The benefits of free trade agreements
Free trade agreements contribute to greater economic activity and job creation in Australia and deliver opportunities for big and small Australian businesses to benefit from greater trade and investment.
Free trade agreements don’t just reduce and eliminate tariffs, they also help address behind-the-border barriers that would otherwise impede the flow of goods and services; encourage investment; and improve the rules affecting such issues as intellectual property, e-commerce and government procurement.
Free trade agreements give Australian businesses and consumers improved access to a wider range of competitively priced goods and services, new technologies, and innovative practices.
Free trade agreements help Australia obtain more benefits from foreign investment.
Free trade agreements promote regional economic integration and build shared approaches to trade and investment between Australia and our trading partners.
Free trade agreements can deliver enhanced trade and investment opportunities that contribute to the economic growth of less-developed economies.
Free trade agreements support stronger people-to-people and business-to-business links that enhance Australia’s overall bilateral relationships with FTA partners.
Free trade agreements can continue to provide additional benefits to Australia and trading partners over time, including via in-built agendas that encourage ongoing domestic reform and trade liberalisation.
With lower – or completely eliminated – tariffs, you can afford to price your goods and services more competitively in the overseas market. For example, if your goods were subject to a 40% tariff in a country without a free trade agreement with Australia, your only options would be to increase your selling price accordingly or stay out of the market.
When that tariff is slashed or eliminated, the market becomes much more lucrative.
You can price your goods more competitively, which is good for consumers – and, ultimately, your bottom line.
Removal of trade quotas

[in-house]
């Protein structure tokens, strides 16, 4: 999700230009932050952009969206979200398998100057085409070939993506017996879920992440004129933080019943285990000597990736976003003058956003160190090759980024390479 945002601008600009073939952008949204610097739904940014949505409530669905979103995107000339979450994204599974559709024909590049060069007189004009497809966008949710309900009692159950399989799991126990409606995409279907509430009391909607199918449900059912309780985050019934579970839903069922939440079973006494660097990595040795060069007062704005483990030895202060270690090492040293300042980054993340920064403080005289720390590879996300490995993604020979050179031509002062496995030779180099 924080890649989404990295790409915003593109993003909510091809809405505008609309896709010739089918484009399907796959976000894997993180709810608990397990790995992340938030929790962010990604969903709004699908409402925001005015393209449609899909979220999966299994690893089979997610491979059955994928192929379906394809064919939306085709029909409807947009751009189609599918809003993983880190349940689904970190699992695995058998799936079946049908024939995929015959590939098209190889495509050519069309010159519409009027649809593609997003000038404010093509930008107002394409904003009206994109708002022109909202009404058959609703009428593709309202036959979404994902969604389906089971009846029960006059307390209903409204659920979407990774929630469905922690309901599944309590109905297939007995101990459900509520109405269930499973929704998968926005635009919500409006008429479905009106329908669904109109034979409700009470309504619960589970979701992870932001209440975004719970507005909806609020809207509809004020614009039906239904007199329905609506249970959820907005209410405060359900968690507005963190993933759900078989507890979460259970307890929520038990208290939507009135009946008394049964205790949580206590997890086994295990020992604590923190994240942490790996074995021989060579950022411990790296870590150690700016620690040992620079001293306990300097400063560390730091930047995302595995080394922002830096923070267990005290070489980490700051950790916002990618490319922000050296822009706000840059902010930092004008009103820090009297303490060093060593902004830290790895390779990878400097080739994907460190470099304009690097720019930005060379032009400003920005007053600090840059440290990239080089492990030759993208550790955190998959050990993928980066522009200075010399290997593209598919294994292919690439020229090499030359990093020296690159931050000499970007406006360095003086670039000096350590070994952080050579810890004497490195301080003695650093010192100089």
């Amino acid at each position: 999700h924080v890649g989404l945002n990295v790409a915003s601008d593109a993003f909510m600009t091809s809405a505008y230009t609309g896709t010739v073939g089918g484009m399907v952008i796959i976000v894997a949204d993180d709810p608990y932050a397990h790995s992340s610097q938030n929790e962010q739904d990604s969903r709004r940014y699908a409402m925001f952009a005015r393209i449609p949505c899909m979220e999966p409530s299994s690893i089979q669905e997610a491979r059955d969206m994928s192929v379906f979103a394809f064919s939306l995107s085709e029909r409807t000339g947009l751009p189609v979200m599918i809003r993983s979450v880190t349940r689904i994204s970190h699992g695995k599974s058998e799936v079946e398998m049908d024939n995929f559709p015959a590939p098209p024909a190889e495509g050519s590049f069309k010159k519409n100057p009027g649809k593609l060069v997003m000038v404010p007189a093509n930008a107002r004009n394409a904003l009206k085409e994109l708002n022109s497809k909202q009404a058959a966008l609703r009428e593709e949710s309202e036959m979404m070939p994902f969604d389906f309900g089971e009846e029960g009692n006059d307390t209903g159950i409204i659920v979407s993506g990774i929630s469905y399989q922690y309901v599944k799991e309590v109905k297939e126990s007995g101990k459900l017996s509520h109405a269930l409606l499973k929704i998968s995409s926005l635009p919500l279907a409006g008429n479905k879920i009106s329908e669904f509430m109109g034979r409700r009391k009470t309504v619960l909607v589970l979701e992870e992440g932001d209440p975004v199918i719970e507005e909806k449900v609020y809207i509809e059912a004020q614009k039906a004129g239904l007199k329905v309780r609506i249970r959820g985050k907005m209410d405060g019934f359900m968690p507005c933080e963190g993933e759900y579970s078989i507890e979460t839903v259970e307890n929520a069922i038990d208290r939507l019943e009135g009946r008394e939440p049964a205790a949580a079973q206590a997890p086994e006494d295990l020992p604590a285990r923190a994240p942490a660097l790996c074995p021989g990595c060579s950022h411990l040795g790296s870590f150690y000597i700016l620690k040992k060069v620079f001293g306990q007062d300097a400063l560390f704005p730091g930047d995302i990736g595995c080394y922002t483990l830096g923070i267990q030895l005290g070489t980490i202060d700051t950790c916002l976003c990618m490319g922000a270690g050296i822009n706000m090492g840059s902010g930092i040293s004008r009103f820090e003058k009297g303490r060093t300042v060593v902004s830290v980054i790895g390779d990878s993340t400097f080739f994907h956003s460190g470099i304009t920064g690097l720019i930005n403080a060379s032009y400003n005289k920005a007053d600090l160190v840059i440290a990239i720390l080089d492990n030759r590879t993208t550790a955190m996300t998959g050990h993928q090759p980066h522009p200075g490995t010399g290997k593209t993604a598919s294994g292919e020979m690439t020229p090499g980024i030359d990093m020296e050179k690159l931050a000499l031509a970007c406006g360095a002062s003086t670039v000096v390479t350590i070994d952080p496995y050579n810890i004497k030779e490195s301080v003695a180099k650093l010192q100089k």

Removing trade quotas removes uncertainty. When trade quotas restrict imported goods and services, you may have hungry customers overseas but no way of reaching them once the limits have been reached (by your business or your competitors).
Doing business with countries that have reduced or eliminated these barriers to entry means you can meet the demand based on your own objectives.
When deciding where you might export your goods or services, consider whether there’s an FTA in place or not. With an FTA in place, you can expect fewer impediments, lower tariffs (if any) and more generous trade quotas (if any).
You may also find that the entire export process has become easier to navigate thanks to each country’s commitment to encouraging two-way trade.
Countries that have FTAs with Australia
Australia’s export market in 2014 was valued at A$327 billion. The top five markets at that time were China, Japan, Republic of Korea, United States, and New Zealand.
Below is the current status of free trade agreements between Australia and other countries.
The FTAs that are operational include:
China-Australia FTA (ChAFTA).
Australia-Chile FTA (ACLFTA).
Japan-Australia EPA (JAEPA).
Korea-Australia FTA (KAFTA).
Malaysia-Australia FTA (MAFTA).
Singapore-Australia FTA (SAFTA).
Thailand-Australia FTA (TAFTA).
Australia-New Zealand CER (ANZCERTA).
ASEAN-Australia-New Zealand FTA (AANZFTA).
Australia-USA FTA (AUSFTA).
The following agreements are in negotiation:
Australia-Gulf Cooperation Council (GCC) FTA.
Australia-India Comprehensive Economic Cooperation Agreement.
Indonesia-Australia Comprehensive Economic Partnership Agreement.
Pacific Agreement on Closer Economic Relations (PACER) Plus.
Regional Comprehensive Economic Partnership.
Trade in Services Agreement.
Trans-Pacific Partnership Agreement.
Where can I get help?
FTAs are large and complex agreements, but full of opportunities for Australian business to expand overseas sales.
To help you get the facts, the Australian Government has just launched the Open For Business website . It directs you to a range of government resources on:
- understanding FTAs
- business support for exporters
- expanding your export business.
To make sure you’re up to date with how FTAs can help you, you can also: